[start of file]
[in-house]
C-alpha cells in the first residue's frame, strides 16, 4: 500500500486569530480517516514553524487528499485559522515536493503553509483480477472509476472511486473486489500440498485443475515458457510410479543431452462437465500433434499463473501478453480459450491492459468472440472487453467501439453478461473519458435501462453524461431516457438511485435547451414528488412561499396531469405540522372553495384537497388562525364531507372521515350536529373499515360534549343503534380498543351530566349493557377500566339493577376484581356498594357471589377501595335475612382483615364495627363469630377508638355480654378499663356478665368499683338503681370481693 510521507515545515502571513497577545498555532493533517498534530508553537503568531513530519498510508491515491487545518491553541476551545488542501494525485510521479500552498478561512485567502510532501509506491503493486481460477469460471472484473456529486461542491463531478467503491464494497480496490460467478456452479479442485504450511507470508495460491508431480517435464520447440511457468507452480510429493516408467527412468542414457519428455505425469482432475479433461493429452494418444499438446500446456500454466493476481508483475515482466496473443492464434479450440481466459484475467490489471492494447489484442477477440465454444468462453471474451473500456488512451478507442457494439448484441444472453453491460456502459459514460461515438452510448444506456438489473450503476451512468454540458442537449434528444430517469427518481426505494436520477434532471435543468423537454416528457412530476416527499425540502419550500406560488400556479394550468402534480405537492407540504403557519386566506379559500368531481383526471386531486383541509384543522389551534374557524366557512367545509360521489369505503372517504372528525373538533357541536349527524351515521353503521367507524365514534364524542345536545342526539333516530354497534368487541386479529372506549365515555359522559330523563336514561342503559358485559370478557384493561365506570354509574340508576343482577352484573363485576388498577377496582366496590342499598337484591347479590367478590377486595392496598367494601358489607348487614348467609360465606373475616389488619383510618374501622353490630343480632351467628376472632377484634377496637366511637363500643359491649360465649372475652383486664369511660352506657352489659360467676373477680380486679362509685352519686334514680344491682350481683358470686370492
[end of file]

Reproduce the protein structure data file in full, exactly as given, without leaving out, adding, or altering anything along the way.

[in-house]
C-alpha cells in the first residue's frame, strides 16, 4: 500500500486569530480517516514553524487528499485559522515536493503553509483480477472509476472511486473486489500440498485443475515458457510410479543431452462437465500433434499463473501478453480459450491492459468472440472487453467501439453478461473519458435501462453524461431516457438511485435547451414528488412561499396531469405540522372553495384537497388562525364531507372521515350536529373499515360534549343503534380498543351530566349493557377500566339493577376484581356498594357471589377501595335475612382483615364495627363469630377508638355480654378499663356478665368499683338503681370481693 510521507515545515502571513497577545498555532493533517498534530508553537503568531513530519498510508491515491487545518491553541476551545488542501494525485510521479500552498478561512485567502510532501509506491503493486481460477469460471472484473456529486461542491463531478467503491464494497480496490460467478456452479479442485504450511507470508495460491508431480517435464520447440511457468507452480510429493516408467527412468542414457519428455505425469482432475479433461493429452494418444499438446500446456500454466493476481508483475515482466496473443492464434479450440481466459484475467490489471492494447489484442477477440465454444468462453471474451473500456488512451478507442457494439448484441444472453453491460456502459459514460461515438452510448444506456438489473450503476451512468454540458442537449434528444430517469427518481426505494436520477434532471435543468423537454416528457412530476416527499425540502419550500406560488400556479394550468402534480405537492407540504403557519386566506379559500368531481383526471386531486383541509384543522389551534374557524366557512367545509360521489369505503372517504372528525373538533357541536349527524351515521353503521367507524365514534364524542345536545342526539333516530354497534368487541386479529372506549365515555359522559330523563336514561342503559358485559370478557384493561365506570354509574340508576343482577352484573363485576388498577377496582366496590342499598337484591347479590367478590377486595392496598367494601358489607348487614348467609360465606373475616389488619383510618374501622353490630343480632351467628376472632377484634377496637366511637363500643359491649360465649372475652383486664369511660352506657352489659360467676373477680380486679362509685352519686334514680344491682350481683358470686370492